In the case of the Athlon II X3, enabling the fourth core wasn't a problem. ASUS' Core Unlocker enabled it and the system was just as stable as before, now with four fully functional cores. I could even overclock the four cores just as far as I could overclock the chip with only three cores enabled.

I managed to get three working cores on the Phenom II X2, however I couldn't boot into Windows 7 with the fourth core enabled.

A Phenom II X2 565: Overclocked and with one additional core unlocked

In the case of the $87 Athlon II X3 turning into an $87 Athlon II X4, you can't get better than that. Your mileage will most definitely vary. I've had Phenom II X2s that would work as quad core parts, triple core parts and refuse to work at all above two cores. The same goes for the Athlon II line. You can't count on core unlocking working, but if it does, it's great additional value.

The Phenom II X6 1100T

The six-core Phenom II X6 gets a speed bump as well. The 1100T increases default clock speeds from 3.2GHz to 3.3GHz, and increases Turbo Core frequency from 3.6GHz to 3.7GHz. Turbo Core is only supported on Thuban based processors (currently only Phenom II X6s) and increases operating frequency if half or fewer cores are actively in use.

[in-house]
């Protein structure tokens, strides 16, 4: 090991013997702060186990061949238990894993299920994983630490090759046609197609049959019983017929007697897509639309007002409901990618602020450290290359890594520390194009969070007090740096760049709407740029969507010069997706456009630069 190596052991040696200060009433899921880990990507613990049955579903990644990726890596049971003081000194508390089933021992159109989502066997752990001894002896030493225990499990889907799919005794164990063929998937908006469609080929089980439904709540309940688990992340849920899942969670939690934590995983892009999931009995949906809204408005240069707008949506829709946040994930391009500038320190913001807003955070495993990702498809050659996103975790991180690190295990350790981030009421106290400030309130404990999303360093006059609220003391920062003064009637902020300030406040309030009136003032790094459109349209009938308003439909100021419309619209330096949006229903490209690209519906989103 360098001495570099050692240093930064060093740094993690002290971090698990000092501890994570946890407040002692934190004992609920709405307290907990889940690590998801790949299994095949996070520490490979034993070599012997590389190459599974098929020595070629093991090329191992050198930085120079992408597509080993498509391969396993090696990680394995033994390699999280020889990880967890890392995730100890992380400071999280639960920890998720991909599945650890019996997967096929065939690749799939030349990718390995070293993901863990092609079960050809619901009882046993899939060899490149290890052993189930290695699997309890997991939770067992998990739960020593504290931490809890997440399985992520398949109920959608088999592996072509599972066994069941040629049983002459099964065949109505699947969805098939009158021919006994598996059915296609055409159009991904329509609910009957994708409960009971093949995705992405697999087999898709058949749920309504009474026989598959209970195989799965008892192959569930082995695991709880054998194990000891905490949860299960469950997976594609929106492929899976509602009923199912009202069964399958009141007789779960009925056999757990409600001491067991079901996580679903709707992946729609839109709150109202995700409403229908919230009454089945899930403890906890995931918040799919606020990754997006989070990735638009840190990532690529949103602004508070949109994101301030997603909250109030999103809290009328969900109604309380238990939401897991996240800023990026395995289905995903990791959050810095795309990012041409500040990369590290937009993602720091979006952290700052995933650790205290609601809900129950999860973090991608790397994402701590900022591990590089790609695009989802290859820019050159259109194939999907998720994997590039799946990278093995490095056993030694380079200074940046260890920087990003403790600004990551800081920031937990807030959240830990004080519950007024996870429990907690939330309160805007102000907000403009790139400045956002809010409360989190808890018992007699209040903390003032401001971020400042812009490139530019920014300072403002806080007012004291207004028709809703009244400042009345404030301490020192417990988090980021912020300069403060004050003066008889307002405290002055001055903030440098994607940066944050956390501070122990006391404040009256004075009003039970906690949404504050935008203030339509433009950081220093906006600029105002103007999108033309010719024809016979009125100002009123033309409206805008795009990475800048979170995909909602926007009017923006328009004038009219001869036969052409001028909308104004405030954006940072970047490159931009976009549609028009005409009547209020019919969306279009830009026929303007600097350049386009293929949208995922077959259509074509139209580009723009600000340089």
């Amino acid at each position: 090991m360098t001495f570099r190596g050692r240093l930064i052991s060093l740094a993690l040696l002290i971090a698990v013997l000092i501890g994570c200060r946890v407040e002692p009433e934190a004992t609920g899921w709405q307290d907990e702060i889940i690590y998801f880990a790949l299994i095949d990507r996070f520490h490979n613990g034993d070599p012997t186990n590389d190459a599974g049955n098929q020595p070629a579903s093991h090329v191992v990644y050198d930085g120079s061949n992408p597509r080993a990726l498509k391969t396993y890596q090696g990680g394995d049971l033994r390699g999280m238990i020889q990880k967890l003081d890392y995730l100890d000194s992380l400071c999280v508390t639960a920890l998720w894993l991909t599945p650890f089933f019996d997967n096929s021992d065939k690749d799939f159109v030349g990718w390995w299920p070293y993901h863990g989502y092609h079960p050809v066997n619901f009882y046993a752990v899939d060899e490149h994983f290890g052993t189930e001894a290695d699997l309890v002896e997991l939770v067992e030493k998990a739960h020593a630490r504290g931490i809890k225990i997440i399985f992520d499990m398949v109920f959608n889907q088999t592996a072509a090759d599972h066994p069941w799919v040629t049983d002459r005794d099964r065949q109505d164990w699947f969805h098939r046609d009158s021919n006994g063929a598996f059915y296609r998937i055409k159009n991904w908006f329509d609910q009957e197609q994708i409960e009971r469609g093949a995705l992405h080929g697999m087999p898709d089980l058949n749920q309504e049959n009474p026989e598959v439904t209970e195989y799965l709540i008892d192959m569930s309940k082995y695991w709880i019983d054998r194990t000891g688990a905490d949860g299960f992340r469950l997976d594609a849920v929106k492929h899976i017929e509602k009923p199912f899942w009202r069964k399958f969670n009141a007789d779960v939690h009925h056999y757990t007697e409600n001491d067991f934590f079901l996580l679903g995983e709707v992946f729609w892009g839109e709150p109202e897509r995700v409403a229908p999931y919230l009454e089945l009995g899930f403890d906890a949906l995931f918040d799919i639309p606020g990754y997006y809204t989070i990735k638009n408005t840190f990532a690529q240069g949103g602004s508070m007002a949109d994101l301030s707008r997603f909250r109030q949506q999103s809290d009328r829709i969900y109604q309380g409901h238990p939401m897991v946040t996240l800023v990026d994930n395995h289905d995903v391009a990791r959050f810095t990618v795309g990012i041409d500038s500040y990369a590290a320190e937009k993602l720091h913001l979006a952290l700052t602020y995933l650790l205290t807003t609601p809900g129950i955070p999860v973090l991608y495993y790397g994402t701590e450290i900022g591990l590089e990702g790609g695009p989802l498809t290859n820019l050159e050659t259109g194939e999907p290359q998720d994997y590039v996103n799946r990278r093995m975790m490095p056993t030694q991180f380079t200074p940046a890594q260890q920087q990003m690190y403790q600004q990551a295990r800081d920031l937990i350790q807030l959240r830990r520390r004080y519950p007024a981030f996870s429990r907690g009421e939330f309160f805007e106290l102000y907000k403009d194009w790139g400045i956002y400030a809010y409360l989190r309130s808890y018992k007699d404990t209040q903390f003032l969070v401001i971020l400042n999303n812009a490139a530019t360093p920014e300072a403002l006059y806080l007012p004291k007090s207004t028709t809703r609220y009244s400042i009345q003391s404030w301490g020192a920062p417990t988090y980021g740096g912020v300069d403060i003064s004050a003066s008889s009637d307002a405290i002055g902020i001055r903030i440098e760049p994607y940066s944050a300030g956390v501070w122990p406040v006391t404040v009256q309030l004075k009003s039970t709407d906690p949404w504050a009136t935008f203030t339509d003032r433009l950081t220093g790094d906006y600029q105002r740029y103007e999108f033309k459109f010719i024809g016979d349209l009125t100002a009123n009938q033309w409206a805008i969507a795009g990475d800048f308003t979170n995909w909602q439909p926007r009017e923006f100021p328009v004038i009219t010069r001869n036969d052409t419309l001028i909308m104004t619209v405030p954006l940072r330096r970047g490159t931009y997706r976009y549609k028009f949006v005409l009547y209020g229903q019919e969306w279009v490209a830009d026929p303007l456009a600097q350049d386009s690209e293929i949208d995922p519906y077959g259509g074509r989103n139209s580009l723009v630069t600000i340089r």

The bigger news here is the 1100T reflects AMD's new Phenom II X6 pricing:

Processor Clock Speed L2 Cache L3 Cache TDP Price
AMD Phenom II X6 1100T BE 3.3GHz 3MB 6MB 125W $265
AMD Phenom II X6 1090T BE 3.2GHz 3MB 6MB 125W $235
AMD Phenom II X6 1075T 3.0GHz 3MB 6MB 125W $199
AMD Phenom II X6 1055T 2.8GHz 3MB 6MB 125W $195
AMD Phenom II X4 970 BE 3.5GHz 2MB 6MB 125W $185
AMD Phenom II X4 965 BE 3.4GHz 2MB 6MB 125W $165
AMD Phenom II X4 955 BE 3.2GHz 2MB 6MB 125W $145
AMD Phenom II X2 565 BE 3.4GHz 1MB 6MB 80W $115